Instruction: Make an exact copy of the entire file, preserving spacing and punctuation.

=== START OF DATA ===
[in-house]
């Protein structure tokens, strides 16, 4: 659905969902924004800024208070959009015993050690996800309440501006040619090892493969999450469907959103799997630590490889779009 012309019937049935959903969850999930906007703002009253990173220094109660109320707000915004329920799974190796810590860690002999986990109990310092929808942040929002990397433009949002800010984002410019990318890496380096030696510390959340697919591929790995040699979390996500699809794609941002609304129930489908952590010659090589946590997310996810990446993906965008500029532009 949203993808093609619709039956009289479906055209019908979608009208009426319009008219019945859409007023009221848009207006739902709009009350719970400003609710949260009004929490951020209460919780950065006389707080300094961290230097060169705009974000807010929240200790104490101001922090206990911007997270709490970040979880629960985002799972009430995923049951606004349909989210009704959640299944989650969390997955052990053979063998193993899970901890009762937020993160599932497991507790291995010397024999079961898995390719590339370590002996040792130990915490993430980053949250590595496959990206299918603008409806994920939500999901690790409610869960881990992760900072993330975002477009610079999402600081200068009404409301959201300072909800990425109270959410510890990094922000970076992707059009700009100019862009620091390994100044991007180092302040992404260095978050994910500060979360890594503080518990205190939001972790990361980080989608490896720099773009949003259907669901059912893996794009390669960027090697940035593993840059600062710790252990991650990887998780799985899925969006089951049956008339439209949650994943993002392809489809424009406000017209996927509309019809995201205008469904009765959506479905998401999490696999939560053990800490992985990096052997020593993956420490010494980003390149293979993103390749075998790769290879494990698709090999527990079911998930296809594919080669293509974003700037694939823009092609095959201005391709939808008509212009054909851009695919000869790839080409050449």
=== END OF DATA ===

[in-house]
């Protein structure tokens, strides 16, 4: 659905969902924004800024208070959009015993050690996800309440501006040619090892493969999450469907959103799997630590490889779009 012309019937049935959903969850999930906007703002009253990173220094109660109320707000915004329920799974190796810590860690002999986990109990310092929808942040929002990397433009949002800010984002410019990318890496380096030696510390959340697919591929790995040699979390996500699809794609941002609304129930489908952590010659090589946590997310996810990446993906965008500029532009 949203993808093609619709039956009289479906055209019908979608009208009426319009008219019945859409007023009221848009207006739902709009009350719970400003609710949260009004929490951020209460919780950065006389707080300094961290230097060169705009974000807010929240200790104490101001922090206990911007997270709490970040979880629960985002799972009430995923049951606004349909989210009704959640299944989650969390997955052990053979063998193993899970901890009762937020993160599932497991507790291995010397024999079961898995390719590339370590002996040792130990915490993430980053949250590595496959990206299918603008409806994920939500999901690790409610869960881990992760900072993330975002477009610079999402600081200068009404409301959201300072909800990425109270959410510890990094922000970076992707059009700009100019862009620091390994100044991007180092302040992404260095978050994910500060979360890594503080518990205190939001972790990361980080989608490896720099773009949003259907669901059912893996794009390669960027090697940035593993840059600062710790252990991650990887998780799985899925969006089951049956008339439209949650994943993002392809489809424009406000017209996927509309019809995201205008469904009765959506479905998401999490696999939560053990800490992985990096052997020593993956420490010494980003390149293979993103390749075998790769290879494990698709090999527990079911998930296809594919080669293509974003700037694939823009092609095959201005391709939808008509212009054909851009695919000869790839080409050449």